Belgian Pro League chair Croonen quits saying the club-league tightrope walk is too difficult

December 21 – Peter Croonen (pictured) has stepped down as chairman of the Belgian Pro League after a dispute over the domestic calendar with Racing Genk, the club he also chairs.

Genk had requested the Pro League reschedule fixtures as the club could miss up to nine international players in January because of player commitments with Asian, African and South American national teams.

However the league body rejected the request, before the Belgian Court of Arbitration for Sport sided with Genk.

“As chairman of Genk and the Pro League, this is a balancing act too far for me,” explained Croonen his resignation. “Such a mandatory combination is legally embedded for all directors and therefore systemic within the Pro League. The strategic reform in 2022 should solve this. I advocate for an independent chairman, in addition to independent directors.  And the need for change does not stop there.”

In 2019, Croonen succeeded Marc Coucke, the owner of Anderlecht, as chairman of the Pro League. Croonen has been the president of Genk since 2017.

His resignation comes at a turbulent time for the Belgian game.  At the weekend, Club Brugge vs Anderlecht was overshadowed by racist chants while new revelations in the ‘Propere Handen’ case – the federal public prosecutor’s investigation into money laundering, bribery and match-fixing – have surfaced. Top-flight matches have been rocked by crowd disturbances and, on a performance level, AA Gent remains the only Belgian club left in European competition.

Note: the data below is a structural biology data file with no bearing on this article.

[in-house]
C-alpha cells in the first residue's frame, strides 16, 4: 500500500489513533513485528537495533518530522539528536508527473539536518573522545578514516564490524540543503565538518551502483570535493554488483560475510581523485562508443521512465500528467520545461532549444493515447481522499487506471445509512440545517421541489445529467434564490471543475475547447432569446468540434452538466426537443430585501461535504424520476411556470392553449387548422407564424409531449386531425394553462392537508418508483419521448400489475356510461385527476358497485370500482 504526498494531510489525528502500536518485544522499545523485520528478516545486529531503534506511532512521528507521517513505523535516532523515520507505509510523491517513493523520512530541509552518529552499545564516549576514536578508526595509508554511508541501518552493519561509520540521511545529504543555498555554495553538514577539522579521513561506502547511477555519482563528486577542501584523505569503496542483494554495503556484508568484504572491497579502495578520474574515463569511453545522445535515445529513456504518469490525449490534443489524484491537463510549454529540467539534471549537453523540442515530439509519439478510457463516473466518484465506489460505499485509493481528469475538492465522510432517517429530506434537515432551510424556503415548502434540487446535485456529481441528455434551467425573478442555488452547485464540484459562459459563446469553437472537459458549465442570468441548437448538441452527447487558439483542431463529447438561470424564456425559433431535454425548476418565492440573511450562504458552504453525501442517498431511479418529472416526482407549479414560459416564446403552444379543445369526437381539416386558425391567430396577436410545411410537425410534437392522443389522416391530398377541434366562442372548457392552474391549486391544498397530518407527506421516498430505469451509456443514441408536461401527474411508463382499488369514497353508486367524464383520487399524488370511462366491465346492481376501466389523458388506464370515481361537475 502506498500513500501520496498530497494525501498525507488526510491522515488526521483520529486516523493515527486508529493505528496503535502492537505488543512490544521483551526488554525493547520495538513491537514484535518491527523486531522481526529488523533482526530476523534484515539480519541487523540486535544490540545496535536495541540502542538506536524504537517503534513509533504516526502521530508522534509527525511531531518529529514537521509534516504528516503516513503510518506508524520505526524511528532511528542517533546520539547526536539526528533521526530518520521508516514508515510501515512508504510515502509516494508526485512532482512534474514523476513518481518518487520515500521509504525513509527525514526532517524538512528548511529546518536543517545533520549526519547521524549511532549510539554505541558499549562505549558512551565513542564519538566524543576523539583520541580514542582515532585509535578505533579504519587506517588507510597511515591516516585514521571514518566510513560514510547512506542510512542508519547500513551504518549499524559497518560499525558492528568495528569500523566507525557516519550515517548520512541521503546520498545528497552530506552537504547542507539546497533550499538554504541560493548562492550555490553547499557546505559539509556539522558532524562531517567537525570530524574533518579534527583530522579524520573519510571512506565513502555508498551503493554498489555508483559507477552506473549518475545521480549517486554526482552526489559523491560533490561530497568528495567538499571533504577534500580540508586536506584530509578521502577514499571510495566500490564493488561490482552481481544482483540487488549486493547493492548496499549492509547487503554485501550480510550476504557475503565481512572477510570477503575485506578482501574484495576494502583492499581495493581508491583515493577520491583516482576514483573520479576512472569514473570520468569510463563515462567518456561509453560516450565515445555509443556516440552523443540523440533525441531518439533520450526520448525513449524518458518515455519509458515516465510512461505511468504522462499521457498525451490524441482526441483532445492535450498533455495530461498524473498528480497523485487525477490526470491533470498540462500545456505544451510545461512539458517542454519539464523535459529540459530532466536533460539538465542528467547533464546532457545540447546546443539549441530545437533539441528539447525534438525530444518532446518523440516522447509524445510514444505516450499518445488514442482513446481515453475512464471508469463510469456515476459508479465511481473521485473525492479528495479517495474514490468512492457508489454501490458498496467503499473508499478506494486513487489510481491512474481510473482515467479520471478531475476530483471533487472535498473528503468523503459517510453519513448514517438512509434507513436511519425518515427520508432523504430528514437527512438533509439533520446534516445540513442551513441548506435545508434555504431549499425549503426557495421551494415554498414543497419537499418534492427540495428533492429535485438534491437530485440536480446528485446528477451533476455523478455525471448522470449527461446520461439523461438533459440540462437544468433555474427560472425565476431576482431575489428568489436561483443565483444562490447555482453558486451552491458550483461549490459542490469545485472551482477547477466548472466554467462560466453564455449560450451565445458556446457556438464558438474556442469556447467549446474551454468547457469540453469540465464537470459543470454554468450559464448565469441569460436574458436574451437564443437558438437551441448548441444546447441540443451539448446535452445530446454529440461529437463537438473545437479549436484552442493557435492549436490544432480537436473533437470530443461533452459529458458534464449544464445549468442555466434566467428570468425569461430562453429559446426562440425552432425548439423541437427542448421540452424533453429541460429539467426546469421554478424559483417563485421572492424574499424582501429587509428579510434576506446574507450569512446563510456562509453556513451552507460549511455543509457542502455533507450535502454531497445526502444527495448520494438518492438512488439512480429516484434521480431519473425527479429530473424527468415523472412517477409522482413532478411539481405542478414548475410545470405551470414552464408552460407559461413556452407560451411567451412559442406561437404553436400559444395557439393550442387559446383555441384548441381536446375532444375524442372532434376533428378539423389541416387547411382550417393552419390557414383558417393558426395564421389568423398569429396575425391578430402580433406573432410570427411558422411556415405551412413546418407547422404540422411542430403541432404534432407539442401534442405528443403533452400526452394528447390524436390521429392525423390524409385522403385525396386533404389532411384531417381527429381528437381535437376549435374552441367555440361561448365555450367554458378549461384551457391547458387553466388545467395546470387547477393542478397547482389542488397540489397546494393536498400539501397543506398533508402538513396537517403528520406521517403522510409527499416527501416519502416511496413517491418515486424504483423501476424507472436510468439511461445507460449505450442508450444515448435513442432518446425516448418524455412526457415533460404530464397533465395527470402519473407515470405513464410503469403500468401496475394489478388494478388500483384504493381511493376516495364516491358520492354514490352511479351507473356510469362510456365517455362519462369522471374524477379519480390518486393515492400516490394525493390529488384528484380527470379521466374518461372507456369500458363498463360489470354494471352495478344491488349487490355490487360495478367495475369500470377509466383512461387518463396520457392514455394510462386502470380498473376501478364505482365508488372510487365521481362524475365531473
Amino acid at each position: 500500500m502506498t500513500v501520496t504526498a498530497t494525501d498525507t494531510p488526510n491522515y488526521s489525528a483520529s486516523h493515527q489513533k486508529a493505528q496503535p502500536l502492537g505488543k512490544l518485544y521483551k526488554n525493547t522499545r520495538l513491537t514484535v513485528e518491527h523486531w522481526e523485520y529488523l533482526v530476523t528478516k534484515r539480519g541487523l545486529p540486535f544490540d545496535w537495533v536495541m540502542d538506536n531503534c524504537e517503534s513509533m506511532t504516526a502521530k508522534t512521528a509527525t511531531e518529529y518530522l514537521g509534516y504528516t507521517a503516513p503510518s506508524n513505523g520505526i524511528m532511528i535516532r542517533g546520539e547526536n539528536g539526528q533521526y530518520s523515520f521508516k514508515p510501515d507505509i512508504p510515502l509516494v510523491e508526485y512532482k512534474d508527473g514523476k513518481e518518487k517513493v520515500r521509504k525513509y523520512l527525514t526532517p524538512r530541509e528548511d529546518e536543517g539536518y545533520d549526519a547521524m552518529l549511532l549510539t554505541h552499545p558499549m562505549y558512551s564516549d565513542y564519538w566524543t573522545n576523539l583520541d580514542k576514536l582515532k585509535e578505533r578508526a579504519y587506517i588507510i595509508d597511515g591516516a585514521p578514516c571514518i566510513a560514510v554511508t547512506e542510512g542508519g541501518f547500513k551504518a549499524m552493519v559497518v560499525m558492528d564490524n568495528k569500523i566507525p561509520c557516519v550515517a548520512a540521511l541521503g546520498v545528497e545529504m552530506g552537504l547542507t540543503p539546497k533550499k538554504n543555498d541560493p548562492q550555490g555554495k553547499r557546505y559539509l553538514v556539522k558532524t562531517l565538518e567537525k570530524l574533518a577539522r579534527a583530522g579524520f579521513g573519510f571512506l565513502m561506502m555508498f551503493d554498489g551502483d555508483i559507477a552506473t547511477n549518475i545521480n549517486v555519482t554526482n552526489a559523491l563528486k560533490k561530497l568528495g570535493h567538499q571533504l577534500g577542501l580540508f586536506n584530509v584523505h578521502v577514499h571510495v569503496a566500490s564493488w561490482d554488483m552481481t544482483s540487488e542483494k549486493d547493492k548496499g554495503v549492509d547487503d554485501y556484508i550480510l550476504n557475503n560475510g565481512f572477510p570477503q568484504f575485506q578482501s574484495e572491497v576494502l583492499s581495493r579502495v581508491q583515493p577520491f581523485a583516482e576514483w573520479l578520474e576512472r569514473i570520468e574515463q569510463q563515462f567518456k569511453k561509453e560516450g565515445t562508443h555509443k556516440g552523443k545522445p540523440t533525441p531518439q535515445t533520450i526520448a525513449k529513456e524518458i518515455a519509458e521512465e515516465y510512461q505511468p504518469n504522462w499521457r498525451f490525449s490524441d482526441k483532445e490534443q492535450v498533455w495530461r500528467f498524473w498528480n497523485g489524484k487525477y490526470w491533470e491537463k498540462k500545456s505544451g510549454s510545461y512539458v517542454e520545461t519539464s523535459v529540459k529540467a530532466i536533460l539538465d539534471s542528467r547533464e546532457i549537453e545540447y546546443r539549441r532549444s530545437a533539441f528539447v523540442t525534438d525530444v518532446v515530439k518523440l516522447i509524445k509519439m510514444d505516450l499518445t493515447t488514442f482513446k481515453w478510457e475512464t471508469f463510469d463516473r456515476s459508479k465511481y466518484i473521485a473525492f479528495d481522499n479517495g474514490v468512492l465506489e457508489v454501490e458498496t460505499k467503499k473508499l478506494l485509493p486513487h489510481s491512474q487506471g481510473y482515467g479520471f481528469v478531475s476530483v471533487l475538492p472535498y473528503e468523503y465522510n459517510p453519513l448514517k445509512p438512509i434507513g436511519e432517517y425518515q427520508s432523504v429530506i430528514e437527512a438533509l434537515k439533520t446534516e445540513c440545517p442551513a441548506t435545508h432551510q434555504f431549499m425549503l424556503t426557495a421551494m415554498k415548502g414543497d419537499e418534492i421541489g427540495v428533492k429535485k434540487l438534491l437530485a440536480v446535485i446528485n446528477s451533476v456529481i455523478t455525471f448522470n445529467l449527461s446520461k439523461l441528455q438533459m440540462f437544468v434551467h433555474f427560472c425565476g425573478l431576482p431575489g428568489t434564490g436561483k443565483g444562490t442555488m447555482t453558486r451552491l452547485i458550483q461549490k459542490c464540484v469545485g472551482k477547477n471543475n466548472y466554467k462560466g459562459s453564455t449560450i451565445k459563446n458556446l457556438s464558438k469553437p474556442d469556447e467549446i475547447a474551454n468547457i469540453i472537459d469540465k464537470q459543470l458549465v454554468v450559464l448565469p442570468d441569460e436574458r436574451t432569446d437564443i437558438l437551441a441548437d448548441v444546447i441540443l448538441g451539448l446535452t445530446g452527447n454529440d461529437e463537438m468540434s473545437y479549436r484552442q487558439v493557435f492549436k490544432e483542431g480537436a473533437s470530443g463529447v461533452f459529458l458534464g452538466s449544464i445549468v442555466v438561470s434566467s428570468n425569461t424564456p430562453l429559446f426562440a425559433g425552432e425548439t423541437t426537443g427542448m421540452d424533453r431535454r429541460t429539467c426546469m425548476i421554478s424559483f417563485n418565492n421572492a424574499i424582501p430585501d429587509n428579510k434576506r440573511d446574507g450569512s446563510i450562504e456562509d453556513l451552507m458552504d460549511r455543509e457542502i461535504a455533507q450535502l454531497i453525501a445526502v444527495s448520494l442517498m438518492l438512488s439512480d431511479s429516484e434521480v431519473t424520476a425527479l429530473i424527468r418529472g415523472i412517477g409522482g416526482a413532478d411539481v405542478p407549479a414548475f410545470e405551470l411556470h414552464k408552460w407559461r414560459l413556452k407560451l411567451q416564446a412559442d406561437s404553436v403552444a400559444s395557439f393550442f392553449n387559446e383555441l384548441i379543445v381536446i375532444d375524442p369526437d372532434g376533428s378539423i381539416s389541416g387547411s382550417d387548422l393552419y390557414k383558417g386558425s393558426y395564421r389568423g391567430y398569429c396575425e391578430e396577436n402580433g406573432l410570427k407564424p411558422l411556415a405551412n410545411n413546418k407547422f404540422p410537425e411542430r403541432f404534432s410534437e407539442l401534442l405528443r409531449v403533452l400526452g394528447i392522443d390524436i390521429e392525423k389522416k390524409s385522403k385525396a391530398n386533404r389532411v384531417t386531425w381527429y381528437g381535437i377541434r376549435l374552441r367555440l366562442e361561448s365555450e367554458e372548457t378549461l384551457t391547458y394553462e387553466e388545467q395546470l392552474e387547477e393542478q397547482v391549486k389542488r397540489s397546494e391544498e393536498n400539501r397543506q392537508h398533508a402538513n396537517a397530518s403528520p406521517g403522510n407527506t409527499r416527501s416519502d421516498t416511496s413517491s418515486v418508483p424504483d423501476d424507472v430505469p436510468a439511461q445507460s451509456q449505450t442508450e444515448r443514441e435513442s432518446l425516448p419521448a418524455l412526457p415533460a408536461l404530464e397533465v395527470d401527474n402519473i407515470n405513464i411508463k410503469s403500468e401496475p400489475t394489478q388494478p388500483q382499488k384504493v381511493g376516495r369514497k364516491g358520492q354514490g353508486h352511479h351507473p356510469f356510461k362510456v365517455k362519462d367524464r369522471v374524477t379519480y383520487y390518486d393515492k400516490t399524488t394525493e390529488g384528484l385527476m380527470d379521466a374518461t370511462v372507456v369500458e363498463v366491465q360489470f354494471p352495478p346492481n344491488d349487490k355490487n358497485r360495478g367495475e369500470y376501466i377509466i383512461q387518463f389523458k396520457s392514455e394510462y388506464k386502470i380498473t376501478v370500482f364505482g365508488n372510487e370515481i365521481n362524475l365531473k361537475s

But, seemingly, none of those problems had prompted Croonen to take a step back, who said that steps had been taken to fix them.

“Concrete and important changes were made during this period: the creation of the intermediary rules, the start of the clearing department, enrolment in the anti-money laundering legislation, creation of the auditor general of licenses and reform of the licensing procedure, reform of refereeing, the introduction of the VAR, the introduction of playoffs between 1A and 1B, integration of the U23 in 1B and the national amateur series…,” said Croonen.

He acknowledged that Belgian football is suffering and that the way forward will not be straightforward.  “The storm is not over. The corona crisis, Clean Hands, our waning international competitive position…. The work is not finished, as was painfully illustrated yesterday in the fight against racism.”

Croonen leaves his role six months before his mandate was due to expire.

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